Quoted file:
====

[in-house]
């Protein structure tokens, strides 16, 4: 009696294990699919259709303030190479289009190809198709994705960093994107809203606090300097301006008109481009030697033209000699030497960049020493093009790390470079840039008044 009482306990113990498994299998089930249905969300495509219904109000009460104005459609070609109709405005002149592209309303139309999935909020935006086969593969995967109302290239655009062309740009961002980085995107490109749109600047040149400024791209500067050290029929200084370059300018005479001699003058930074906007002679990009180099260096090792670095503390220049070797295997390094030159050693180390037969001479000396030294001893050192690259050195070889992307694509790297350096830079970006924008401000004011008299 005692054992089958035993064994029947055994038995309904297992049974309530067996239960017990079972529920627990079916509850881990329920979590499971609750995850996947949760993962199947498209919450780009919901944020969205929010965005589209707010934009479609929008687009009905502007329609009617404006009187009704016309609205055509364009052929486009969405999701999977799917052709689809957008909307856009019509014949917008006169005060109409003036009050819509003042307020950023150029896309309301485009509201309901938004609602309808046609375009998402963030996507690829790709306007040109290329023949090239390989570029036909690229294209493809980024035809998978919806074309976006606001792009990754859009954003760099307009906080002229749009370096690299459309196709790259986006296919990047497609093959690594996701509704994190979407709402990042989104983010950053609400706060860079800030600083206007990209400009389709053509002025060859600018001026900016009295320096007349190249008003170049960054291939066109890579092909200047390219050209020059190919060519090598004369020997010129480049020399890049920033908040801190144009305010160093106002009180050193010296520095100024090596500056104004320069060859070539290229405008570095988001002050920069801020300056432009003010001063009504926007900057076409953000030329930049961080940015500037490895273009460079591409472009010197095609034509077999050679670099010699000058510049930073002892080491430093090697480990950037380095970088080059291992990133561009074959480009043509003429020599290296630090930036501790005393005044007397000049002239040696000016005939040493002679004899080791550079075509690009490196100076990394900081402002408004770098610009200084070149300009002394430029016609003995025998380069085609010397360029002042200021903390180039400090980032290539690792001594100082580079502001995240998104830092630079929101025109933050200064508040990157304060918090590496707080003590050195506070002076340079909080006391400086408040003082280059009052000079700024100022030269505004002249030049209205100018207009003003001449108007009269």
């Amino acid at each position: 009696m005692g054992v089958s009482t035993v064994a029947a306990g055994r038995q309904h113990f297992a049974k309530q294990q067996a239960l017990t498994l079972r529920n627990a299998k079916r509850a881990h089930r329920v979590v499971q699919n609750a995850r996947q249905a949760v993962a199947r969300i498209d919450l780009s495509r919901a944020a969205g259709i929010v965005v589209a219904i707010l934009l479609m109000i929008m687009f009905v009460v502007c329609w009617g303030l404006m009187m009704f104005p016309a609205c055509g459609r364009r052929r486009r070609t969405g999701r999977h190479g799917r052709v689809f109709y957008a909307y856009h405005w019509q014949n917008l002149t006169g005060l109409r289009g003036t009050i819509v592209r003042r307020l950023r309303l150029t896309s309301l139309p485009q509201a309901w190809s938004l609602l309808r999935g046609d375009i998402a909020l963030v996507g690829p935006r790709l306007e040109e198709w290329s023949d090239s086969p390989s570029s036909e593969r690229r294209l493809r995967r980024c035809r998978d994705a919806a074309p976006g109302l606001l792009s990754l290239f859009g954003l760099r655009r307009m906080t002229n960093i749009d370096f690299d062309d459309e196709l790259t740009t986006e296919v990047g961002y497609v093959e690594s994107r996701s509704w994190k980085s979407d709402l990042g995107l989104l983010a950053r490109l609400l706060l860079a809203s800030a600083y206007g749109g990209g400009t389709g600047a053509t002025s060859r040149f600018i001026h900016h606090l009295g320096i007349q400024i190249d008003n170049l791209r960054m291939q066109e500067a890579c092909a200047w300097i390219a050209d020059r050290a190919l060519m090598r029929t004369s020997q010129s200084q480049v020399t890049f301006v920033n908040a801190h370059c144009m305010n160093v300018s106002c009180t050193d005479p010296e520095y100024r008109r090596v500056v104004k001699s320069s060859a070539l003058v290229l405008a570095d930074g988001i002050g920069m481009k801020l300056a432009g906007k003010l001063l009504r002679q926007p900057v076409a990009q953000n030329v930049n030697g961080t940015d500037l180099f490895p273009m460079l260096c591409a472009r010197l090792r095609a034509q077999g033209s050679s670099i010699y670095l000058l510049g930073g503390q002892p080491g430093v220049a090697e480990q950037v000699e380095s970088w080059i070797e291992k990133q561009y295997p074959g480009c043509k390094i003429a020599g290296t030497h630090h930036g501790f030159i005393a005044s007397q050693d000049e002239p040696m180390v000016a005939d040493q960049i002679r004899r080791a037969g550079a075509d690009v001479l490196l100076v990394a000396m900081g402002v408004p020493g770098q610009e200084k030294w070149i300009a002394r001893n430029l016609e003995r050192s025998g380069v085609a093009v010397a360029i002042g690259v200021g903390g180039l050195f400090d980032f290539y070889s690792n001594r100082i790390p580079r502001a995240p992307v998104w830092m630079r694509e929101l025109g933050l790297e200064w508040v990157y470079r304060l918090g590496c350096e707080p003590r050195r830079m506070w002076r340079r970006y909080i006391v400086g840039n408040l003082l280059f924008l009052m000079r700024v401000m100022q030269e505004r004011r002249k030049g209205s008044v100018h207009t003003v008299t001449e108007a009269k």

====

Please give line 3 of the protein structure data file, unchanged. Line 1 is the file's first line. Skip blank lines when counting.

């Amino acid at each position: 009696m005692g054992v089958s009482t035993v064994a029947a306990g055994r038995q309904h113990f297992a049974k309530q294990q067996a239960l017990t498994l079972r529920n627990a299998k079916r509850a881990h089930r329920v979590v499971q699919n609750a995850r996947q249905a949760v993962a199947r969300i498209d919450l780009s495509r919901a944020a969205g259709i929010v965005v589209a219904i707010l934009l479609m109000i929008m687009f009905v009460v502007c329609w009617g303030l404006m009187m009704f104005p016309a609205c055509g459609r364009r052929r486009r070609t969405g999701r999977h190479g799917r052709v689809f109709y957008a909307y856009h405005w019509q014949n917008l002149t006169g005060l109409r289009g003036t009050i819509v592209r003042r307020l950023r309303l150029t896309s309301l139309p485009q509201a309901w190809s938004l609602l309808r999935g046609d375009i998402a909020l963030v996507g690829p935006r790709l306007e040109e198709w290329s023949d090239s086969p390989s570029s036909e593969r690229r294209l493809r995967r980024c035809r998978d994705a919806a074309p976006g109302l606001l792009s990754l290239f859009g954003l760099r655009r307009m906080t002229n960093i749009d370096f690299d062309d459309e196709l790259t740009t986006e296919v990047g961002y497609v093959e690594s994107r996701s509704w994190k980085s979407d709402l990042g995107l989104l983010a950053r490109l609400l706060l860079a809203s800030a600083y206007g749109g990209g400009t389709g600047a053509t002025s060859r040149f600018i001026h900016h606090l009295g320096i007349q400024i190249d008003n170049l791209r960054m291939q066109e500067a890579c092909a200047w300097i390219a050209d020059r050290a190919l060519m090598r029929t004369s020997q010129s200084q480049v020399t890049f301006v920033n908040a801190h370059c144009m305010n160093v300018s106002c009180t050193d005479p010296e520095y100024r008109r090596v500056v104004k001699s320069s060859a070539l003058v290229l405008a570095d930074g988001i002050g920069m481009k801020l300056a432009g906007k003010l001063l009504r002679q926007p900057v076409a990009q953000n030329v930049n030697g961080t940015d500037l180099f490895p273009m460079l260096c591409a472009r010197l090792r095609a034509q077999g033209s050679s670099i010699y670095l000058l510049g930073g503390q002892p080491g430093v220049a090697e480990q950037v000699e380095s970088w080059i070797e291992k990133q561009y295997p074959g480009c043509k390094i003429a020599g290296t030497h630090h930036g501790f030159i005393a005044s007397q050693d000049e002239p040696m180390v000016a005939d040493q960049i002679r004899r080791a037969g550079a075509d690009v001479l490196l100076v990394a000396m900081g402002v408004p020493g770098q610009e200084k030294w070149i300009a002394r001893n430029l016609e003995r050192s025998g380069v085609a093009v010397a360029i002042g690259v200021g903390g180039l050195f400090d980032f290539y070889s690792n001594r100082i790390p580079r502001a995240p992307v998104w830092m630079r694509e929101l025109g933050l790297e200064w508040v990157y470079r304060l918090g590496c350096e707080p003590r050195r830079m506070w002076r340079r970006y909080i006391v400086g840039n408040l003082l280059f924008l009052m000079r700024v401000m100022q030269e505004r004011r002249k030049g209205s008044v100018h207009t003003v008299t001449e108007a009269k």